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OCZ Vertex 2 with 25nm flash perform worse than 34nm units

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Borimol    1

ocz.jpg

OCZ is now shipping Vertex 2 solid state disks with 25nm NAND flash memory but unfortunately the die shrink has a couple of serious disadvantages. An OCZ employee wrote on the company's support forum that 25nm NAND is not as robust as the previous generation in regards to the voltage needed for write and erases. While the previous generation had a program-erase cycle rating of 5,000, the SSDs with 25nm flash have a program-erase cycle of only 3,000x.

To still provide a decent life expectation, OCZ increased the amount of NAND set aside for over-provisioning by a couple of gigabytes. For instance, a 120GB disk has an unformatted capacity of 115GB, and only 107GB of this capacity is available in Windows.

Reduced life expectancy is one major disadvantage of the 25nm flash, and unfortunately a second side effect is slower performance. Dutch tech site Tweakers reports users of 25nm Vertex 2 SSDs complain about poor performance, especially when handling uncompressable data the 25nm flash seems to perform a lot poorer than its 34nm predecessor.

Via: http://www.dvhardware.net/article48180.html

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epk    56

Any advantages?

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Borimol    1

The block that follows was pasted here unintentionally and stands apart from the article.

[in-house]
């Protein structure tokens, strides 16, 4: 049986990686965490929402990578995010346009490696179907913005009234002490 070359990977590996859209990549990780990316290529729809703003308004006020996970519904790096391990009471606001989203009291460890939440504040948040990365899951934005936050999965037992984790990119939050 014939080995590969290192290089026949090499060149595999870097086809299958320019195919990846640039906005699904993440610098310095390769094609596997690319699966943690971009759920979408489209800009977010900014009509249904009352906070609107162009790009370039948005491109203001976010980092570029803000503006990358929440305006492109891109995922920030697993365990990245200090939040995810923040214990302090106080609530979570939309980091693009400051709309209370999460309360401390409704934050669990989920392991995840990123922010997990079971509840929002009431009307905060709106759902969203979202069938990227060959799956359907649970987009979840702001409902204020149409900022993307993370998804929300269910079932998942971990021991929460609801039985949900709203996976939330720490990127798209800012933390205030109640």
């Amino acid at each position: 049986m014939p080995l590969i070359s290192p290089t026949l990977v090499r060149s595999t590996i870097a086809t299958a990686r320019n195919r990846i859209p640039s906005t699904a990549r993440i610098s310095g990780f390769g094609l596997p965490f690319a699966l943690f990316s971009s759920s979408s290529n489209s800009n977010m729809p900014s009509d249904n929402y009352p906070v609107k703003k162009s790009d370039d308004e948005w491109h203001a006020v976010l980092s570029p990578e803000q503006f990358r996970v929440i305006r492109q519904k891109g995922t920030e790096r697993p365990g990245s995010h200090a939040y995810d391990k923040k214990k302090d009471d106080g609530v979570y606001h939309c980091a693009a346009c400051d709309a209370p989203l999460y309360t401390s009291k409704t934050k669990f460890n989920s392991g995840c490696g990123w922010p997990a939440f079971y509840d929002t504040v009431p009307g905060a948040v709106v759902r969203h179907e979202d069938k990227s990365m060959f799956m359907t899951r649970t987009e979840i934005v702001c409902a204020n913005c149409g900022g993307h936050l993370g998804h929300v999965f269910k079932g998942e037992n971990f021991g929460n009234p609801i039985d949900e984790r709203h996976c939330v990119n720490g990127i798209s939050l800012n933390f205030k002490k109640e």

Any advantages?

Yes, buy HDD :laugh:

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Raa    1,518

While the previous generation had a program-erase cycle rating of 5,000, the SSDs with 34nm flash have a program-erase cycle of only 3,000x.

Should that read "25nm", not 34?

Either way, that's not very long (for what I do). I'll stay with traditionals for now...

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Borimol    1

Should that read "25nm", not 34?

Yes. I have already corrected it.

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guru    322

this is more due to the controller than 25nm NAND. Intel delayed its launch which was supposed to be in Jan/Feb for the same reason.

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MR_Candyman    114

So glad they cut back their business for focus on SSD...

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iascoot    3

I got a vertex 2 recently, how can I tell what type it contains ?

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ViperAFK    797

I got a vertex 2 recently, how can I tell what type it contains ?

If it came with 1.25 firmware its 34nm, if it came with 1.27/1.28 it can be either. Only concrete way is opening up the drive and looking at the chips.

Mine is probably 25nm and I don't care, its still fast as hell compared to any hard drive I've used. Used as a boot drives the main most common write operations is stuff like installing applications and thats ridiculously fast on this SSD. And the main strength of SSD's are random reads which is still as fast as the 34nm drives, and magnitudes faster than any hdd. Sequential write is probably the least important stat when it comes to storage devices.

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ahhell    1,303

Wow. That's a big fail on OCZ's part.

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ViperAFK    797

Wow. That's a big fail on OCZ's part.

http://www.ocztechnologyforum.com/forum/showthread.php?84598-Drives-Shipping-With-25nm-NAND.-Q-amp-A&p=600434&viewfull=1#post600434

Life expectancy remains unchanged for desktop use as does the warranty. The Sandforce controller is in a better position to cope with the downsides of 25nm NAND then any other controller. Moving to a new die shrink is not something a drive manufacturer does as a willful decision. When a die shrink happens the previous generation becomes unavailable.

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